How is Sarcoidosis diagnosed....
Disease in the Spotlight...Sarcoidosis
Sarcoidosis is diagnosed in a very similar way to Lupus or Rheumatoid Arthritis. It is often though a series of blood tests, X-rays, Ultrasounds and your medical history. Much like many diseases that present with such a wide variety of symptoms, it can take time to get a thorough definitive answer. If you have the acute form then you may reach a diagnosis in a speedier fashion, rather than slow onset aarcoidosis.
How is it treated....
Now this is where my research got a bit annoying. The main sites I used stated that peoples everyday lives are often not affected. To me this seems odd considering it sounds like a very unpleasant condition and as someone that lives with constant fatigue I simply cannot believe this statement. The issue I ha to do further research is the lack of information online, other than the general medical facts. 
The gap between what the medical sites state about it not affecting you daily and the small amount of blog posts I could find, only furthers the proof that there is a lack of knowledge within the medical profession about the affects of long term illness. I will get onto my findings about everyday life in a little while...firstly the general treatment for sarcoidosis....
Treatment is mainly based around the control of the symptoms, which with any immune system disease seems to be the running theme. If you have been recently diagnosed with this, then your treatment plan may be very similar to that of is the low down...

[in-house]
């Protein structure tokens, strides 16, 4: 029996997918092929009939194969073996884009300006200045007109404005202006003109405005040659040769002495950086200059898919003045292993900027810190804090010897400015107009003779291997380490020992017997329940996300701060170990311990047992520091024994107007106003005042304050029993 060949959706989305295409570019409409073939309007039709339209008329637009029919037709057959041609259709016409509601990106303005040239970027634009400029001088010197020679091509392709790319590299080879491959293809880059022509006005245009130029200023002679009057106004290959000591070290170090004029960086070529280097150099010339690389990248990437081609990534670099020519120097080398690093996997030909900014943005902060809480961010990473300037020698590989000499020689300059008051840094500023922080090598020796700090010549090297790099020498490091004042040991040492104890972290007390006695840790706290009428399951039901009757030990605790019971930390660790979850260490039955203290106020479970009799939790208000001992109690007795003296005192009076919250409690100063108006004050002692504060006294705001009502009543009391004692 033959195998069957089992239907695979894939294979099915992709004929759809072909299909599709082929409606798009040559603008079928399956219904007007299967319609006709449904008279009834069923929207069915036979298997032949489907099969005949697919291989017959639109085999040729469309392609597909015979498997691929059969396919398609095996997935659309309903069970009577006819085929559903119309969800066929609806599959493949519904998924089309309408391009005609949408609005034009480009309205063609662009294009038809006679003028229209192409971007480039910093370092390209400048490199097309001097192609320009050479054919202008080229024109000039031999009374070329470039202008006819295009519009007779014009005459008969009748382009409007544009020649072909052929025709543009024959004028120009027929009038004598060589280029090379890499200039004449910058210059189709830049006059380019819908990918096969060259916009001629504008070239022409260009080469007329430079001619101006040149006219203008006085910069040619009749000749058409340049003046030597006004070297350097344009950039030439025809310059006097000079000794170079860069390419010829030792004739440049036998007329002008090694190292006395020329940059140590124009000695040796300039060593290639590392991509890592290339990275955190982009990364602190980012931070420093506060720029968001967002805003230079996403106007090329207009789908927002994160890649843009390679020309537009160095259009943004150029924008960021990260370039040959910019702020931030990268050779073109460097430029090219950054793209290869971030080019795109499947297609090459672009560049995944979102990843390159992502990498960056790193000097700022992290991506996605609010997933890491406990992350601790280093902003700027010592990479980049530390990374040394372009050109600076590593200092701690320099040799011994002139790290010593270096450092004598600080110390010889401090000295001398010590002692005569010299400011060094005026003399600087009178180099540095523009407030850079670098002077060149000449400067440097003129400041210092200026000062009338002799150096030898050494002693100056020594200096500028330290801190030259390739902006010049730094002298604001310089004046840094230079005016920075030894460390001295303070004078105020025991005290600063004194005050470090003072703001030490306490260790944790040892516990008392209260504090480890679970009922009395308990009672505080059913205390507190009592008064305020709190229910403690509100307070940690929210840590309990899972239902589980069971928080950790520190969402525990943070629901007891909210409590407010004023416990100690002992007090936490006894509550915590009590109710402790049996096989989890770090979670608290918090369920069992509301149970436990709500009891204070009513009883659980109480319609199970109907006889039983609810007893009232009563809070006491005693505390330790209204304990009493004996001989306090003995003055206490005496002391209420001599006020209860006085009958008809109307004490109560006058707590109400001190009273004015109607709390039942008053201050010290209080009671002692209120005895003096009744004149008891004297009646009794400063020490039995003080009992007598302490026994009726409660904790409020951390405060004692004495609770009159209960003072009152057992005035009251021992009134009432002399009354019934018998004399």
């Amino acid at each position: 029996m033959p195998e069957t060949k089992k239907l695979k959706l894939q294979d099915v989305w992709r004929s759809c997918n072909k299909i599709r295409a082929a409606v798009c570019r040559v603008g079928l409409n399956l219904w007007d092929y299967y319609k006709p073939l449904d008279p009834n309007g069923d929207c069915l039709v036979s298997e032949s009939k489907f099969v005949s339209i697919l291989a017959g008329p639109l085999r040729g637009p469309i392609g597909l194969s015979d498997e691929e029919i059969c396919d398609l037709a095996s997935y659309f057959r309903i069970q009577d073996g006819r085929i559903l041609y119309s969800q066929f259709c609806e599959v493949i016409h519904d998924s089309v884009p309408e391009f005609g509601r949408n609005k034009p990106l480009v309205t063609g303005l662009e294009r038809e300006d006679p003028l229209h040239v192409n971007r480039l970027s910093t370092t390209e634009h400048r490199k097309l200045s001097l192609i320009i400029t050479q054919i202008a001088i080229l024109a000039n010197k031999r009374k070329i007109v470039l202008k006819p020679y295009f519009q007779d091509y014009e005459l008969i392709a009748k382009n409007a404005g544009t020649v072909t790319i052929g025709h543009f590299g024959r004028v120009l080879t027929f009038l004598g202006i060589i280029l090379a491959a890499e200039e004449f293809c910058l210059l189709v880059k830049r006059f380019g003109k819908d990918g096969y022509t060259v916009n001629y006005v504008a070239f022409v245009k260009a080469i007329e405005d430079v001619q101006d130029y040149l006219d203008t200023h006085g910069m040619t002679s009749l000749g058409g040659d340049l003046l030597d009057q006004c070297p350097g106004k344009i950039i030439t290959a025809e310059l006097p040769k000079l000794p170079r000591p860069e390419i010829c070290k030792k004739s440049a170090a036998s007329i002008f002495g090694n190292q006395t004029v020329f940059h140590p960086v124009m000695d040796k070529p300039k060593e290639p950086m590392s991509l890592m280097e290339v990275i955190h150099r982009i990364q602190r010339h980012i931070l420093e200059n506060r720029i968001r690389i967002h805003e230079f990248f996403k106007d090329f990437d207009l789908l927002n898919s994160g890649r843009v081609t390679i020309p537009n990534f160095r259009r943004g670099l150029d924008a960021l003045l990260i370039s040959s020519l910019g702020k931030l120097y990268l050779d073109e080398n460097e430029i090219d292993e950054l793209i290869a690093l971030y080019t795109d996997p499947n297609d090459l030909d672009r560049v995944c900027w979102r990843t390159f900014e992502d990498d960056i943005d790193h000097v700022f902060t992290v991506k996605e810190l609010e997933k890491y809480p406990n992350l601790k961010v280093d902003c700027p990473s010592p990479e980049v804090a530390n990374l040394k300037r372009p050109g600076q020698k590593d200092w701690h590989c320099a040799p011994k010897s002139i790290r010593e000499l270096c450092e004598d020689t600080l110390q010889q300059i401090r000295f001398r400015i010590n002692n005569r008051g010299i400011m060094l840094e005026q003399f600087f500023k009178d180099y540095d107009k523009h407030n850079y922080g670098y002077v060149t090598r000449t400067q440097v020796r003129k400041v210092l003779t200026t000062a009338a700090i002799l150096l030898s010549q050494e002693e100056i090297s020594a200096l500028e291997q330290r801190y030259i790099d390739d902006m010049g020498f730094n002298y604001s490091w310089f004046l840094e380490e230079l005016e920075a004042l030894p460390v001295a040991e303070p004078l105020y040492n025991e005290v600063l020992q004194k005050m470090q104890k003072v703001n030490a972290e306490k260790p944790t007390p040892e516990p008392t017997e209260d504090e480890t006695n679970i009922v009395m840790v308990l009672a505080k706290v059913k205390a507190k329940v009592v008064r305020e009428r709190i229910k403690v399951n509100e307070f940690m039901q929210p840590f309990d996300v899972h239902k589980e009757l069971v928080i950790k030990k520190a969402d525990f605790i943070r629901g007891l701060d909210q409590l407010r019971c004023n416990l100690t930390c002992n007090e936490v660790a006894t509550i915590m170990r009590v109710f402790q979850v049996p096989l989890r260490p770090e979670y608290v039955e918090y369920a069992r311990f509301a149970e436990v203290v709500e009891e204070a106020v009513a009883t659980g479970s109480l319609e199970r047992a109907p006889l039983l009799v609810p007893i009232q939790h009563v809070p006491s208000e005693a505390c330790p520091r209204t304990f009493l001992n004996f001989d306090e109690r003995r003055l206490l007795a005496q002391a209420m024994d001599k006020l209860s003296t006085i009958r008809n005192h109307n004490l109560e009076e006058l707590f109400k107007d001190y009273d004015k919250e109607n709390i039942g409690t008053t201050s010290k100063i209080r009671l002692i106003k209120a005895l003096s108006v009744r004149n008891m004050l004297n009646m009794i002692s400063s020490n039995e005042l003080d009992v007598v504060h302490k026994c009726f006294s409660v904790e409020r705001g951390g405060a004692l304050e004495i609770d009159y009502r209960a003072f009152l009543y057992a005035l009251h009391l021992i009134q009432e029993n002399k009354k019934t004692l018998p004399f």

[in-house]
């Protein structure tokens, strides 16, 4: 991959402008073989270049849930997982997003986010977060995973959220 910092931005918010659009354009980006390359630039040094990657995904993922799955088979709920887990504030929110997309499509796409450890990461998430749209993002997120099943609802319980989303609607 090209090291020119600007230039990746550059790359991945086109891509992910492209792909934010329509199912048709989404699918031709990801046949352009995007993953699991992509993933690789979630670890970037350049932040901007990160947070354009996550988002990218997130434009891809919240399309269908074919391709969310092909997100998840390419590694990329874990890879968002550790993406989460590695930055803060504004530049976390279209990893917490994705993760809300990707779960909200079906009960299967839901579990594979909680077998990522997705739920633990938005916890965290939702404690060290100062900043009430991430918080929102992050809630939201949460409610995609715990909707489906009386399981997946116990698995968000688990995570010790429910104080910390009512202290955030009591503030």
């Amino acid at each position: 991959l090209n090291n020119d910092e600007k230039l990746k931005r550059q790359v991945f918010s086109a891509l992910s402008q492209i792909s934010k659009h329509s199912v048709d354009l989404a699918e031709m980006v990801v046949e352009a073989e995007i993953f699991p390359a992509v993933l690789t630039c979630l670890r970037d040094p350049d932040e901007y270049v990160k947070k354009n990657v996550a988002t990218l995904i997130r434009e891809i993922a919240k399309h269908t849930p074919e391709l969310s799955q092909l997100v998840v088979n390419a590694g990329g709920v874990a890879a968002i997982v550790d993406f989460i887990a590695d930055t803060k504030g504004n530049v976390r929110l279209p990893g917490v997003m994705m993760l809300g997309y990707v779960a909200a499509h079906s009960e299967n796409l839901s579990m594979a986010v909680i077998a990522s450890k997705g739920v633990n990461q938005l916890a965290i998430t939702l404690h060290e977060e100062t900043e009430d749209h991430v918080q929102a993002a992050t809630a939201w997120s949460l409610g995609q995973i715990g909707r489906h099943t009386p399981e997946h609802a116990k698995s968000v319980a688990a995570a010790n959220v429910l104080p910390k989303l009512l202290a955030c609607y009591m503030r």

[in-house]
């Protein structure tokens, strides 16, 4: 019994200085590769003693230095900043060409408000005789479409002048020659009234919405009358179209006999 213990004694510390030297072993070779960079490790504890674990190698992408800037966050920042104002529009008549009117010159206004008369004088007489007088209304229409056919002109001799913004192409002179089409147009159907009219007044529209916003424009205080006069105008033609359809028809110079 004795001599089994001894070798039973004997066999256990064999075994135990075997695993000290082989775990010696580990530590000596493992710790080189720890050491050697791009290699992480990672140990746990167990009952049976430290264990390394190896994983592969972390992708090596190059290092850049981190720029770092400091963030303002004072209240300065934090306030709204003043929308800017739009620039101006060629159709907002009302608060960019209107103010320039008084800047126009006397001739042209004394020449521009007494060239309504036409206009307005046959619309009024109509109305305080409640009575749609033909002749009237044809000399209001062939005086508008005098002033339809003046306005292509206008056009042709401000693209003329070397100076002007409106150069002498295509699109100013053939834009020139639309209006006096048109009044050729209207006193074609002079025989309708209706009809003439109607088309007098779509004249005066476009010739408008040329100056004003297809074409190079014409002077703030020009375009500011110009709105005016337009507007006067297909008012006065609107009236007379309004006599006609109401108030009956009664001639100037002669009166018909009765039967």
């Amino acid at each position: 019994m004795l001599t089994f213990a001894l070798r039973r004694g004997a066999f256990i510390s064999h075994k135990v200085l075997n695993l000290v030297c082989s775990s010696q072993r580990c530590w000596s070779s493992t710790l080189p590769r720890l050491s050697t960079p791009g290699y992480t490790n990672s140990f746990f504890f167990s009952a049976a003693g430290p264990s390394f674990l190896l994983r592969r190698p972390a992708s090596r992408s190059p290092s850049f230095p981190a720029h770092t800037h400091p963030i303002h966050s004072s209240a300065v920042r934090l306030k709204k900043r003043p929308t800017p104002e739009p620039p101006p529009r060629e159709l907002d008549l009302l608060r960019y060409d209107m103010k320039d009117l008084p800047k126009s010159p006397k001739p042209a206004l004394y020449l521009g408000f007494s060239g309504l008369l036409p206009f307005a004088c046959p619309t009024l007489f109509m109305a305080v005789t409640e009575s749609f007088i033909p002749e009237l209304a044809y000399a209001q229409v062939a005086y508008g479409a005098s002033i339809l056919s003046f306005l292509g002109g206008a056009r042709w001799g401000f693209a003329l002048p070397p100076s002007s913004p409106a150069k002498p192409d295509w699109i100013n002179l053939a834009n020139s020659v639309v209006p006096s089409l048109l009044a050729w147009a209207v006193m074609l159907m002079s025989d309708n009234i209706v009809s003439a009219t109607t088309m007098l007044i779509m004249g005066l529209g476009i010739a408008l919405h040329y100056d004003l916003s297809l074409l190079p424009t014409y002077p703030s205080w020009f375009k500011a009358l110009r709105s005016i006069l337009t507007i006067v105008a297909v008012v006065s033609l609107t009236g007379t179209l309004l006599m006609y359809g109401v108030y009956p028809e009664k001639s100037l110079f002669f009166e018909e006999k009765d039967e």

1. Steroids - Prednisolone is the most common. This will help with pain and inflammation.
  2. Painkillers - NSAID's as long as they don't affect your lungs may be offered.
  3. Immunosupressants - these will be offered to the most serious of cases which will slow down the immune system.
  4. Lifestyle changes may be recommended.
  5. Treatment for the various organs affected may be looked at.
Now to tackle how this may or may not affect your daily life.
Firstly let's look at the main organ that is involved in over 90% of cases - the lungs. I don't know about you, but I have had shortness of breath before after bouts of the flu and it is very debilitating. It can affect waling even a few steps, climbing the stairs, even doing the household chores can be twice as difficult. So I don't think it is a far stretch to assume that sarcoidosis makes daily living harder. On top of this, as the disease causes fatigue, that will have a direct impact upon your quality of life...I should know.
Disease in the Spotlight...Sarcoidosis
As for what organ involvement may occur, each of these comes with their own pains, problems with complications and medical interventions. Some of the side effects from the medicine can cause us to lose confidence, such as steroid weight gain. Some can cause side effects that will knock you out for a week. So with all of this together, I feel it is unfair for the medical profession to suggest that it probably wont affect daily life.
So that is as far as I can take this breakdown. If you or anyone you know is fighting off this disease, get in touch.